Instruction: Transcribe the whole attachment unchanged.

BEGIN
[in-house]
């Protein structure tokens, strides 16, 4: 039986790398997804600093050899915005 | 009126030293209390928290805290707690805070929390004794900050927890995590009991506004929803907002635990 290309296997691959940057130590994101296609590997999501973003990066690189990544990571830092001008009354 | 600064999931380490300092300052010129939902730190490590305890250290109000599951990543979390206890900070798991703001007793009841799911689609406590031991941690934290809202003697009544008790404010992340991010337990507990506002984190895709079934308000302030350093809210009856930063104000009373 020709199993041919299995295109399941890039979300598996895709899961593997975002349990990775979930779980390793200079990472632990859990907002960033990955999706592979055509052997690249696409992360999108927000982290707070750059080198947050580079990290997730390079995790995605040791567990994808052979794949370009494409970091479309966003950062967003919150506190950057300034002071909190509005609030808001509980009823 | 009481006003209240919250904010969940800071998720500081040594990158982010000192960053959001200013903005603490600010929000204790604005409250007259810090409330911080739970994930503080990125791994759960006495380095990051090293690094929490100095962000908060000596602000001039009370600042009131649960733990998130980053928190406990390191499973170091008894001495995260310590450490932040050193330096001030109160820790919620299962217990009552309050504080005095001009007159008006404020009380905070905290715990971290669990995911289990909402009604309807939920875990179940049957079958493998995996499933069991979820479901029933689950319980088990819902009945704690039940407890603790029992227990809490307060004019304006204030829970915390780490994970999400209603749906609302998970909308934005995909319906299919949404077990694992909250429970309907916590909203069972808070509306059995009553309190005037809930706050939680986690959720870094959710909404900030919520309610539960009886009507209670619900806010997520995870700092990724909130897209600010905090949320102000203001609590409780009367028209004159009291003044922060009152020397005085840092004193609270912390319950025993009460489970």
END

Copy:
[in-house]
């Protein structure tokens, strides 16, 4: 039986790398997804600093050899915005 | 009126030293209390928290805290707690805070929390004794900050927890995590009991506004929803907002635990 290309296997691959940057130590994101296609590997999501973003990066690189990544990571830092001008009354 | 600064999931380490300092300052010129939902730190490590305890250290109000599951990543979390206890900070798991703001007793009841799911689609406590031991941690934290809202003697009544008790404010992340991010337990507990506002984190895709079934308000302030350093809210009856930063104000009373 020709199993041919299995295109399941890039979300598996895709899961593997975002349990990775979930779980390793200079990472632990859990907002960033990955999706592979055509052997690249696409992360999108927000982290707070750059080198947050580079990290997730390079995790995605040791567990994808052979794949370009494409970091479309966003950062967003919150506190950057300034002071909190509005609030808001509980009823 | 009481006003209240919250904010969940800071998720500081040594990158982010000192960053959001200013903005603490600010929000204790604005409250007259810090409330911080739970994930503080990125791994759960006495380095990051090293690094929490100095962000908060000596602000001039009370600042009131649960733990998130980053928190406990390191499973170091008894001495995260310590450490932040050193330096001030109160820790919620299962217990009552309050504080005095001009007159008006404020009380905070905290715990971290669990995911289990909402009604309807939920875990179940049957079958493998995996499933069991979820479901029933689950319980088990819902009945704690039940407890603790029992227990809490307060004019304006204030829970915390780490994970999400209603749906609302998970909308934005995909319906299919949404077990694992909250429970309907916590909203069972808070509306059995009553309190005037809930706050939680986690959720870094959710909404900030919520309610539960009886009507209670619900806010997520995870700092990724909130897209600010905090949320102000203001609590409780009367028209004159009291003044922060009152020397005085840092004193609270912390319950025993009460489970």